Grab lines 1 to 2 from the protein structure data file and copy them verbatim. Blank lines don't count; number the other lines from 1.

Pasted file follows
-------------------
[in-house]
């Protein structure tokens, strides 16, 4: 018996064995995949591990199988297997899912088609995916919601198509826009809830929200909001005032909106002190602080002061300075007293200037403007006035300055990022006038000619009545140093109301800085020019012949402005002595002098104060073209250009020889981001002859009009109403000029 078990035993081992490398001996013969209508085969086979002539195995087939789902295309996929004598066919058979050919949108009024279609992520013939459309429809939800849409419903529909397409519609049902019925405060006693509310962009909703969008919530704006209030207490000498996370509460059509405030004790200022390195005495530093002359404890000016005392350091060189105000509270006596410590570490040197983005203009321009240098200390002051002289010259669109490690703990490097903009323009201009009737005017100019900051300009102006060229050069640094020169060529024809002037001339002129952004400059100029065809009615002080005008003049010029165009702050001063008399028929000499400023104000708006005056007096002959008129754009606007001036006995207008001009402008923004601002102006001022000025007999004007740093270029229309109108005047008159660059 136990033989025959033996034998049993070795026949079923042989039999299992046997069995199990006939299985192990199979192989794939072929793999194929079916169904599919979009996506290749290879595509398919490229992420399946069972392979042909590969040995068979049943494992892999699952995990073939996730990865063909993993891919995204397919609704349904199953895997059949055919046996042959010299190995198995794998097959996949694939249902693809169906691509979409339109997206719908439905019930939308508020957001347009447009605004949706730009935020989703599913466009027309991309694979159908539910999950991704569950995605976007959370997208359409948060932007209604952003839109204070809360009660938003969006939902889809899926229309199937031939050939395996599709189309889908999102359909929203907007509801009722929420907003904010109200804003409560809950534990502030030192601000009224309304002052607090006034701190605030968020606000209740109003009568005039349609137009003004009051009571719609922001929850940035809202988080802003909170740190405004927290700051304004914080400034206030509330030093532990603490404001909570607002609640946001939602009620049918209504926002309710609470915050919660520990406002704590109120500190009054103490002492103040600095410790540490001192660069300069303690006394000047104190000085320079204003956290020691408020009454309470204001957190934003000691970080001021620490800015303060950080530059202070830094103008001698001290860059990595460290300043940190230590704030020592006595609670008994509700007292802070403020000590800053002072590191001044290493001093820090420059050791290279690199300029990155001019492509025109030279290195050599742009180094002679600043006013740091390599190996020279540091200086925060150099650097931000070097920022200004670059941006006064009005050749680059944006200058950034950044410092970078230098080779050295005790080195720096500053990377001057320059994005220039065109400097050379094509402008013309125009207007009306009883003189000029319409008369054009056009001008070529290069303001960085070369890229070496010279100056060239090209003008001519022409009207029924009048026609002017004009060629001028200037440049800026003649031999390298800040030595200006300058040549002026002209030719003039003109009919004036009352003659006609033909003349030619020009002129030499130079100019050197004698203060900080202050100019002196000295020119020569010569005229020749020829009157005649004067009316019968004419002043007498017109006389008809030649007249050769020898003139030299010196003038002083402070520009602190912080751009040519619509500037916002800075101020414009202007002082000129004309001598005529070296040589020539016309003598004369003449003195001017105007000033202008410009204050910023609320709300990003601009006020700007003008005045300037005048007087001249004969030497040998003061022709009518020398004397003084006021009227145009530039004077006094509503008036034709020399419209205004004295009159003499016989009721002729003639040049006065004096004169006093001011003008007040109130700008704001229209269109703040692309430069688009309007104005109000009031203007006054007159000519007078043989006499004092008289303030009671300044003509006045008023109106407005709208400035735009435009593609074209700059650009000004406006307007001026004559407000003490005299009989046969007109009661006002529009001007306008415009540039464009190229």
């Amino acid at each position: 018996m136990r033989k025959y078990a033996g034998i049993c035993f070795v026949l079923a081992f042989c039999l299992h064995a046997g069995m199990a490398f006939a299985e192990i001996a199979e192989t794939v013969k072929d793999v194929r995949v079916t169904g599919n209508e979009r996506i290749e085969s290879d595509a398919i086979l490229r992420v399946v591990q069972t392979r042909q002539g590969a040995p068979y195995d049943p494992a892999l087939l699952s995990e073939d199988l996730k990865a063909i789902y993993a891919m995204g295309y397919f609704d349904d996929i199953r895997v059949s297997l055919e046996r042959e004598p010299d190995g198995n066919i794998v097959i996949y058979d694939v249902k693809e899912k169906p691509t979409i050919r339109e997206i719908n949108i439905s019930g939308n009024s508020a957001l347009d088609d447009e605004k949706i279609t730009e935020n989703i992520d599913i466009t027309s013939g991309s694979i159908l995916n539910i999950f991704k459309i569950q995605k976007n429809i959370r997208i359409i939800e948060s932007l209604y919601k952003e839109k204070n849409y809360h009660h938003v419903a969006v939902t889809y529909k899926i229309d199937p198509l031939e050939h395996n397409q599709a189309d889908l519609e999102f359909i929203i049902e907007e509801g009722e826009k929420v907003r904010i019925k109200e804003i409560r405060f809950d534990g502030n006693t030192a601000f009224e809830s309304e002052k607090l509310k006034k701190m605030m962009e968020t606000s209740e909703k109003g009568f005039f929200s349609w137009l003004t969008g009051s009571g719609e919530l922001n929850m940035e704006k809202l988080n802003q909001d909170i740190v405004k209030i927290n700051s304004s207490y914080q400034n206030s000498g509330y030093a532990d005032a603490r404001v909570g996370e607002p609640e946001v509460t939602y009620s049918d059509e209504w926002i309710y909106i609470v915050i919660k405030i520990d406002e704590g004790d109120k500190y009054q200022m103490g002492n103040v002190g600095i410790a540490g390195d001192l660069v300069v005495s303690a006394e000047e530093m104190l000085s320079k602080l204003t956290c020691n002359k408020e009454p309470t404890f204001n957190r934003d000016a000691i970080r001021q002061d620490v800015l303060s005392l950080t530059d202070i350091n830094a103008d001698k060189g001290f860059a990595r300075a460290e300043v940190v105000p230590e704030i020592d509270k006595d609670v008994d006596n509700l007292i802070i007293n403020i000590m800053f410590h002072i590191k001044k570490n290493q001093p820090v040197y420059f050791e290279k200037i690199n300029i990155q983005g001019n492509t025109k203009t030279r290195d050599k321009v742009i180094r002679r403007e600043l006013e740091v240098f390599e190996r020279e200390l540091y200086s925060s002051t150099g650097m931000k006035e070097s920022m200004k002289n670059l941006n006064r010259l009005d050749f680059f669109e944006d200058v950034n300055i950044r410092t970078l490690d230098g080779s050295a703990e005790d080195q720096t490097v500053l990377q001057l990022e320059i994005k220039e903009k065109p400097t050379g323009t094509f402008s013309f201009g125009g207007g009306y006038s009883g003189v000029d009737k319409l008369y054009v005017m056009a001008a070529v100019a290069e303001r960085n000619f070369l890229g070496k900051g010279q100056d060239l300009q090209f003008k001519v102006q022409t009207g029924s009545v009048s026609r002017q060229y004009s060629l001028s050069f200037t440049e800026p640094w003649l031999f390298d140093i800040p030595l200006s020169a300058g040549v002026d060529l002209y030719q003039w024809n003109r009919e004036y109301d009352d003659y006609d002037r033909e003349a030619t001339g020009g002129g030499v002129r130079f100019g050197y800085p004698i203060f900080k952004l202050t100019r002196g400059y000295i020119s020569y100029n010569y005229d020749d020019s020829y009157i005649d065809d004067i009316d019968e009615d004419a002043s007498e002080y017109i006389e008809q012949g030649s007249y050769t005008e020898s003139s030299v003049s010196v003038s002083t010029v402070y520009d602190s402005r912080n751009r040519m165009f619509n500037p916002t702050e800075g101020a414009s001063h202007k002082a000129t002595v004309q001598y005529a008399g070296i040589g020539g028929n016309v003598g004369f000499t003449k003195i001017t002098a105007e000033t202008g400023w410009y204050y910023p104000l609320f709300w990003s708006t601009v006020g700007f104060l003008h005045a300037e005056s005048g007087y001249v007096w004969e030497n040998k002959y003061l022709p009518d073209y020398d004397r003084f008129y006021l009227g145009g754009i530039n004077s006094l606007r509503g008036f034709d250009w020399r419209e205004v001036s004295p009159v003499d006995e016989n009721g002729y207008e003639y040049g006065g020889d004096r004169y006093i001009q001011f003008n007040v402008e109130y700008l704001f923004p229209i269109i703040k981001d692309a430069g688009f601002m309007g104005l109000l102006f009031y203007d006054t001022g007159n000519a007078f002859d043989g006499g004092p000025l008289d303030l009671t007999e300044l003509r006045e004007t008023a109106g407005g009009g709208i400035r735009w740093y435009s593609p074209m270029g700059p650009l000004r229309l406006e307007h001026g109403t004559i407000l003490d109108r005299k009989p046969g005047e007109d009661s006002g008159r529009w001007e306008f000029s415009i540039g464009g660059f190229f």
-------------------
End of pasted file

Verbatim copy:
[in-house]
């Protein structure tokens, strides 16, 4: 018996064995995949591990199988297997899912088609995916919601198509826009809830929200909001005032909106002190602080002061300075007293200037403007006035300055990022006038000619009545140093109301800085020019012949402005002595002098104060073209250009020889981001002859009009109403000029 078990035993081992490398001996013969209508085969086979002539195995087939789902295309996929004598066919058979050919949108009024279609992520013939459309429809939800849409419903529909397409519609049902019925405060006693509310962009909703969008919530704006209030207490000498996370509460059509405030004790200022390195005495530093002359404890000016005392350091060189105000509270006596410590570490040197983005203009321009240098200390002051002289010259669109490690703990490097903009323009201009009737005017100019900051300009102006060229050069640094020169060529024809002037001339002129952004400059100029065809009615002080005008003049010029165009702050001063008399028929000499400023104000708006005056007096002959008129754009606007001036006995207008001009402008923004601002102006001022000025007999004007740093270029229309109108005047008159660059 136990033989025959033996034998049993070795026949079923042989039999299992046997069995199990006939299985192990199979192989794939072929793999194929079916169904599919979009996506290749290879595509398919490229992420399946069972392979042909590969040995068979049943494992892999699952995990073939996730990865063909993993891919995204397919609704349904199953895997059949055919046996042959010299190995198995794998097959996949694939249902693809169906691509979409339109997206719908439905019930939308508020957001347009447009605004949706730009935020989703599913466009027309991309694979159908539910999950991704569950995605976007959370997208359409948060932007209604952003839109204070809360009660938003969006939902889809899926229309199937031939050939395996599709189309889908999102359909929203907007509801009722929420907003904010109200804003409560809950534990502030030192601000009224309304002052607090006034701190605030968020606000209740109003009568005039349609137009003004009051009571719609922001929850940035809202988080802003909170740190405004927290700051304004914080400034206030509330030093532990603490404001909570607002609640946001939602009620049918209504926002309710609470915050919660520990406002704590109120500190009054103490002492103040600095410790540490001192660069300069303690006394000047104190000085320079204003956290020691408020009454309470204001957190934003000691970080001021620490800015303060950080530059202070830094103008001698001290860059990595460290300043940190230590704030020592006595609670008994509700007292802070403020000590800053002072590191001044290493001093820090420059050791290279690199300029990155001019492509025109030279290195050599742009180094002679600043006013740091390599190996020279540091200086925060150099650097931000070097920022200004670059941006006064009005050749680059944006200058950034950044410092970078230098080779050295005790080195720096500053990377001057320059994005220039065109400097050379094509402008013309125009207007009306009883003189000029319409008369054009056009001008070529290069303001960085070369890229070496010279100056060239090209003008001519022409009207029924009048026609002017004009060629001028200037440049800026003649031999390298800040030595200006300058040549002026002209030719003039003109009919004036009352003659006609033909003349030619020009002129030499130079100019050197004698203060900080202050100019002196000295020119020569010569005229020749020829009157005649004067009316019968004419002043007498017109006389008809030649007249050769020898003139030299010196003038002083402070520009602190912080751009040519619509500037916002800075101020414009202007002082000129004309001598005529070296040589020539016309003598004369003449003195001017105007000033202008410009204050910023609320709300990003601009006020700007003008005045300037005048007087001249004969030497040998003061022709009518020398004397003084006021009227145009530039004077006094509503008036034709020399419209205004004295009159003499016989009721002729003639040049006065004096004169006093001011003008007040109130700008704001229209269109703040692309430069688009309007104005109000009031203007006054007159000519007078043989006499004092008289303030009671300044003509006045008023109106407005709208400035735009435009593609074209700059650009000004406006307007001026004559407000003490005299009989046969007109009661006002529009001007306008415009540039464009190229």